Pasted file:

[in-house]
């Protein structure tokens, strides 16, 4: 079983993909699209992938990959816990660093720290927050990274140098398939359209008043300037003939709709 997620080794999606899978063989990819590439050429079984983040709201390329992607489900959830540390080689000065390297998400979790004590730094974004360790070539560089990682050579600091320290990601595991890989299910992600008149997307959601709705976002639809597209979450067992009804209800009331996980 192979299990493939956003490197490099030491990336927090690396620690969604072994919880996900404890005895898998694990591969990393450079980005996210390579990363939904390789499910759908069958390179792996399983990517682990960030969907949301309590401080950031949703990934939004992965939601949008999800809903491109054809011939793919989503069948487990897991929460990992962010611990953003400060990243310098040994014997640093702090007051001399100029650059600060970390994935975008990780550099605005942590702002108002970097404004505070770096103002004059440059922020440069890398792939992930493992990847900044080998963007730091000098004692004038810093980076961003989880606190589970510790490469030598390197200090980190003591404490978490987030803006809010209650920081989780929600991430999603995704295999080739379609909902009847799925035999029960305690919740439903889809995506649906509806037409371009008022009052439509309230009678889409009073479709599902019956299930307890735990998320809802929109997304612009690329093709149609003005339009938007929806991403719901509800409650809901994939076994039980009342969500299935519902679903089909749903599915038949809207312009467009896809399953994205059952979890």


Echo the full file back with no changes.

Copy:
[in-house]
């Protein structure tokens, strides 16, 4: 079983993909699209992938990959816990660093720290927050990274140098398939359209008043300037003939709709 997620080794999606899978063989990819590439050429079984983040709201390329992607489900959830540390080689000065390297998400979790004590730094974004360790070539560089990682050579600091320290990601595991890989299910992600008149997307959601709705976002639809597209979450067992009804209800009331996980 192979299990493939956003490197490099030491990336927090690396620690969604072994919880996900404890005895898998694990591969990393450079980005996210390579990363939904390789499910759908069958390179792996399983990517682990960030969907949301309590401080950031949703990934939004992965939601949008999800809903491109054809011939793919989503069948487990897991929460990992962010611990953003400060990243310098040994014997640093702090007051001399100029650059600060970390994935975008990780550099605005942590702002108002970097404004505070770096103002004059440059922020440069890398792939992930493992990847900044080998963007730091000098004692004038810093980076961003989880606190589970510790490469030598390197200090980190003591404490978490987030803006809010209650920081989780929600991430999603995704295999080739379609909902009847799925035999029960305690919740439903889809995506649906509806037409371009008022009052439509309230009678889409009073479709599902019956299930307890735990998320809802929109997304612009690329093709149609003005339009938007929806991403719901509800409650809901994939076994039980009342969500299935519902679903089909749903599915038949809207312009467009896809399953994205059952979890």